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Compound sentences are one of the four main sentence structures. They are made up of at least two independent clauses expressing closely related ideas of equal or similar importance that are joined using a conjunction and/or punctuation. By using compound sentences, we can add variety to our writing and speech and avoid the repetitive sound of multiple simple sentences.
A sentence of two or more coordinate independent clauses, often joined by a conjunction or conjunctions, as The problem was difficult, but I finally found the answer.
American Heritage® Dictionary of the English Language, Fifth Edition. Copyright © 2016 by Houghton Mifflin Harcourt Publishing Company. Published by Houghton Mifflin Harcourt Publishing Company. All rights reserved.
(Grammar) a sentence containing at least two coordinate clauses
Collins English Dictionary – Complete and Unabridged, 12th Edition 2014 © HarperCollins Publishers 1991, 1994, 1998, 2000, 2003, 2006, 2007, 2009, 2011, 2014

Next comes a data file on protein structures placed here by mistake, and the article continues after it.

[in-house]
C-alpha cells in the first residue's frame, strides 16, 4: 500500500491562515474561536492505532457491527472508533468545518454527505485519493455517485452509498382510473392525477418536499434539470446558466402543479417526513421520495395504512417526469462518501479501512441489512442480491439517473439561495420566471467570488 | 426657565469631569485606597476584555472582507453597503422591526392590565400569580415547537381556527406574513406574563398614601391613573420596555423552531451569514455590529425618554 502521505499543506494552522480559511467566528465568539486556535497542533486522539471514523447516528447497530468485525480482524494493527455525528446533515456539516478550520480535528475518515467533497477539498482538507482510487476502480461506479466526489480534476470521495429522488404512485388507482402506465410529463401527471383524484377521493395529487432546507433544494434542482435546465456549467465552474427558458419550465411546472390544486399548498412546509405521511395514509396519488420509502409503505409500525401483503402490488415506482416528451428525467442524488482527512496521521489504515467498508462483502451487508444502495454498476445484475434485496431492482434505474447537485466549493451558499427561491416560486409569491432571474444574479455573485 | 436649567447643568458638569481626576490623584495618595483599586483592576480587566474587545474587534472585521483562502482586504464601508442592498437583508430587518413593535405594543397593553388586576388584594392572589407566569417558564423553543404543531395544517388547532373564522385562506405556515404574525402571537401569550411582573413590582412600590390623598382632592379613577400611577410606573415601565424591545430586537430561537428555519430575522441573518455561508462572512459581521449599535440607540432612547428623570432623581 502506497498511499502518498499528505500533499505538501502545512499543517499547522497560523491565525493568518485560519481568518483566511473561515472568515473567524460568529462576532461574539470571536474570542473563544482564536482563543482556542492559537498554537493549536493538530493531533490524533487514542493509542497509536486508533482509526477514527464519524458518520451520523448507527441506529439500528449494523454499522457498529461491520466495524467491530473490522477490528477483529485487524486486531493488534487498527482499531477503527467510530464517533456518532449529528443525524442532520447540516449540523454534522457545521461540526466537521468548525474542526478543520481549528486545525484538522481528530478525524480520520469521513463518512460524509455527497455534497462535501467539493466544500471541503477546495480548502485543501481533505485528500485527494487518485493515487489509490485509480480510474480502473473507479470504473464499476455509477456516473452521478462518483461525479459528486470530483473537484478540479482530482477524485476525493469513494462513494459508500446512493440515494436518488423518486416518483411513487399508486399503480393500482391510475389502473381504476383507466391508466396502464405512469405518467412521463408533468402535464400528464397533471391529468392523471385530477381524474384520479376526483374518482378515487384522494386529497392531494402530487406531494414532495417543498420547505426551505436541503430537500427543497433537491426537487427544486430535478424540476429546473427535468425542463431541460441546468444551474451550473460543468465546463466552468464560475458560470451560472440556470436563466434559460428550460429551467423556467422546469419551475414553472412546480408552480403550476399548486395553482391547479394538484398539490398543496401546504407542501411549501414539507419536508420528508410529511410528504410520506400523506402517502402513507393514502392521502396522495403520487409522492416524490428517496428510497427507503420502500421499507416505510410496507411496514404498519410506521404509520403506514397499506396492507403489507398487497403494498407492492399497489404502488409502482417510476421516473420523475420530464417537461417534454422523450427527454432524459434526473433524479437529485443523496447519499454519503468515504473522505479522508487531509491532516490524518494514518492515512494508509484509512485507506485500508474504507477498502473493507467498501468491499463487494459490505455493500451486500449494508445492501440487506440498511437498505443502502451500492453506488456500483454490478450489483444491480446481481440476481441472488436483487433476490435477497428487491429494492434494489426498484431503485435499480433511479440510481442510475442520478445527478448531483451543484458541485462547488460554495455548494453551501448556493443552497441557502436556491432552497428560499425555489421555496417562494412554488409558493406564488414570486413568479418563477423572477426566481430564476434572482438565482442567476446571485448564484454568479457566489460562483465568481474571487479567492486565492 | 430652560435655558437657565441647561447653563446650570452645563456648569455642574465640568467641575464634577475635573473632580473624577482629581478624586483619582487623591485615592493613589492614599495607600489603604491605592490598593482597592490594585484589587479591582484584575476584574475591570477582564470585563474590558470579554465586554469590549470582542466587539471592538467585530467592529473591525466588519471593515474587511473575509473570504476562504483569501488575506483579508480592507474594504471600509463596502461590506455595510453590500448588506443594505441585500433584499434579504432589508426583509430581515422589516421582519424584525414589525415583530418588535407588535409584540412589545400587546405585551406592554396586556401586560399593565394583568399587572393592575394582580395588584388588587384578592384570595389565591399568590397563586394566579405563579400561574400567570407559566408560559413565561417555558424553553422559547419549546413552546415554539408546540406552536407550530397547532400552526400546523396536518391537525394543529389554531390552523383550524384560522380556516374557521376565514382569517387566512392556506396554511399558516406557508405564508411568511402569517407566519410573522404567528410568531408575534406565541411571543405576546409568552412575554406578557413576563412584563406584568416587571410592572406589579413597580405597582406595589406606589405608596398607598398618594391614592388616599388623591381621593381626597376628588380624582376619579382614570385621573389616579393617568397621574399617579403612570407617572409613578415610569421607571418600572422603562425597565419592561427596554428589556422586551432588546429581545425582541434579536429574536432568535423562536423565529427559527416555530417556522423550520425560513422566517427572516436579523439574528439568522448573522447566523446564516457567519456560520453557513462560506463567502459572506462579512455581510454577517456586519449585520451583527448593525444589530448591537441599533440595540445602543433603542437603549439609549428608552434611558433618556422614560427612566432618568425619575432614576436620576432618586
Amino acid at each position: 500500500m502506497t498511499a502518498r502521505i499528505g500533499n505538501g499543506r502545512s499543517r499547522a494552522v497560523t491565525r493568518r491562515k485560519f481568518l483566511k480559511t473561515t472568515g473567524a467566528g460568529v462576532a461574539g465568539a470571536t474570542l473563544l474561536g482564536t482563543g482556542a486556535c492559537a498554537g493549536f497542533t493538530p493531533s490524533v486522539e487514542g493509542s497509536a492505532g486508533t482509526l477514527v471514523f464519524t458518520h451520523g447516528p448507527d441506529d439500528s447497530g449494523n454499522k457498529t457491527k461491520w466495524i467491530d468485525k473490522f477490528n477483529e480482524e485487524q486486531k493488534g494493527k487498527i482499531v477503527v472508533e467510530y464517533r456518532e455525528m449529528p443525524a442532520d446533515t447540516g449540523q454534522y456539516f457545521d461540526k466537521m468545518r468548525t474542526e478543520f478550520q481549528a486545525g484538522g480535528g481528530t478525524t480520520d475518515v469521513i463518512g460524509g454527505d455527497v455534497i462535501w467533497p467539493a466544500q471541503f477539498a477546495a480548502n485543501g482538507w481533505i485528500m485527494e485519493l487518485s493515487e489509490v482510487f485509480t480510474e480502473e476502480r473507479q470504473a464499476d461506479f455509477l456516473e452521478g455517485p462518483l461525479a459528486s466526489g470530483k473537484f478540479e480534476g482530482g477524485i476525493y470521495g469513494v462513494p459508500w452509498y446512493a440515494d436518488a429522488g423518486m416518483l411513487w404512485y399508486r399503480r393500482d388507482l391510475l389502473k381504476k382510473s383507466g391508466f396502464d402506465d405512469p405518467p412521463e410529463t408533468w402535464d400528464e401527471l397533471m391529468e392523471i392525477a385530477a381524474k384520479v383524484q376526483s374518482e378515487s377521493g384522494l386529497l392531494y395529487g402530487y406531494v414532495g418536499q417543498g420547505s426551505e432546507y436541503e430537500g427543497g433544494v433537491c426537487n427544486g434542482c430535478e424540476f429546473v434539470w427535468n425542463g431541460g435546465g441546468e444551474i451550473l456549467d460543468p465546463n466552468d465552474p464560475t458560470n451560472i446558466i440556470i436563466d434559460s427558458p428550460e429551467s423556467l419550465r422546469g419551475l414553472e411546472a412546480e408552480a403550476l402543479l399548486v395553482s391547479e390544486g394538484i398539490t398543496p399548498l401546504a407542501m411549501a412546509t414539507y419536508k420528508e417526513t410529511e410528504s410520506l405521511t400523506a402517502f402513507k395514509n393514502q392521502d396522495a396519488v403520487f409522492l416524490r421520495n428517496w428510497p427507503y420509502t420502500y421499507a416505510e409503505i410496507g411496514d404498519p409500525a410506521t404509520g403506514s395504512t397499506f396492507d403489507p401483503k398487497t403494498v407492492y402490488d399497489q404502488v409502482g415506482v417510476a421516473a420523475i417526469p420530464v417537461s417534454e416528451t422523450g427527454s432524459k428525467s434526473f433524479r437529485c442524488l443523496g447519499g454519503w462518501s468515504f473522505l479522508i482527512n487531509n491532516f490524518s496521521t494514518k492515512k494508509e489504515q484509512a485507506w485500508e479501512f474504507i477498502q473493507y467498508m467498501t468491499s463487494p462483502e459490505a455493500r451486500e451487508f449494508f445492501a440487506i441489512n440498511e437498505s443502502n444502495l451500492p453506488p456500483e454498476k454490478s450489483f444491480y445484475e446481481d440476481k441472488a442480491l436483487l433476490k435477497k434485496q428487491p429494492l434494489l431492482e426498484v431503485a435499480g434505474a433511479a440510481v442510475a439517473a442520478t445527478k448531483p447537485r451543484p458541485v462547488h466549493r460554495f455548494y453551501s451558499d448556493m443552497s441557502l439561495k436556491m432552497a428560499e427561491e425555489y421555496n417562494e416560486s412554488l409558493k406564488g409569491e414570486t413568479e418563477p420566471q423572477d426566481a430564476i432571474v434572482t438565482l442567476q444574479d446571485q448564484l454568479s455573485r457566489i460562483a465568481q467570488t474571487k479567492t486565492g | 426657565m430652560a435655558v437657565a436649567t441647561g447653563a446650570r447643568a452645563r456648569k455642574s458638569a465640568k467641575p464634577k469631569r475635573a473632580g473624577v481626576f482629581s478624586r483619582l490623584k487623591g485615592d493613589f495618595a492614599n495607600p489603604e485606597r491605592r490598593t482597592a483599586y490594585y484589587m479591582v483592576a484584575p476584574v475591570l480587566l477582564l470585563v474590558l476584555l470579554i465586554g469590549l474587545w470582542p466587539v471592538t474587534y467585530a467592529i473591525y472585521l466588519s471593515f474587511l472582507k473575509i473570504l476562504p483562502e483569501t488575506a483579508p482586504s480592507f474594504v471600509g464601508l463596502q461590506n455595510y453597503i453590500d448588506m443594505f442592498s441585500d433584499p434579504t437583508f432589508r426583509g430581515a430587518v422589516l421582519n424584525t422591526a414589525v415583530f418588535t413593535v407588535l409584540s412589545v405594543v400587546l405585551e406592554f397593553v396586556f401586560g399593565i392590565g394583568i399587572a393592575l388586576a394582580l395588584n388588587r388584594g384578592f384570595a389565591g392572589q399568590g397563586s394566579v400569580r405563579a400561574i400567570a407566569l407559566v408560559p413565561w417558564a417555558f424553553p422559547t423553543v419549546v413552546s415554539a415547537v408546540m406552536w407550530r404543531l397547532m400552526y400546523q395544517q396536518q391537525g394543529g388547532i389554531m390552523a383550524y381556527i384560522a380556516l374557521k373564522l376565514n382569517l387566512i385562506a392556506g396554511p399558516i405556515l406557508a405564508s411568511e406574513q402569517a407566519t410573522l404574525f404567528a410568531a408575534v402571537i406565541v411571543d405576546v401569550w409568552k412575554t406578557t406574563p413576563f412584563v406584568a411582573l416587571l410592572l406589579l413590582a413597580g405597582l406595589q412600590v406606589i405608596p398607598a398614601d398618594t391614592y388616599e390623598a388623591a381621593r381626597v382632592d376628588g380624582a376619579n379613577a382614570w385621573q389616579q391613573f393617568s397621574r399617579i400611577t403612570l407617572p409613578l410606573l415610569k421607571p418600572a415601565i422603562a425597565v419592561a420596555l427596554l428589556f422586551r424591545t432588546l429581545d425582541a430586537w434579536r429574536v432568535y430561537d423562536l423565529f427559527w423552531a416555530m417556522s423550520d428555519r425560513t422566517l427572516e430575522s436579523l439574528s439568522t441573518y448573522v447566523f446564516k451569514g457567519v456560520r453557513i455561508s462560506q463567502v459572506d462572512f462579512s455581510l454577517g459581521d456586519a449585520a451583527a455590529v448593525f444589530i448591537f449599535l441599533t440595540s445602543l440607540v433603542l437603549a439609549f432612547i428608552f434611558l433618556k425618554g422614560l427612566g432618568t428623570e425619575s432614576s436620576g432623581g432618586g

a sentence containing two or more coordinate independent clauses, usu. joined by one or more conjunctions, but no dependent clause, as The lightning flashed (independent clause) and (conjunction) the rain fell (independent clause).
Random House Kernerman Webster's College Dictionary, © 2010 K Dictionaries Ltd. Copyright 2005, 1997, 1991 by Random House, Inc. All rights reserved.
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|Noun||1.||compound sentence - a sentence composed of at least two coordinate independent clauses|
sentence - a string of words satisfying the grammatical rules of a language; "he always spoke in grammatical sentences"
Based on WordNet 3.0, Farlex clipart collection. © 2003-2012 Princeton University, Farlex Inc.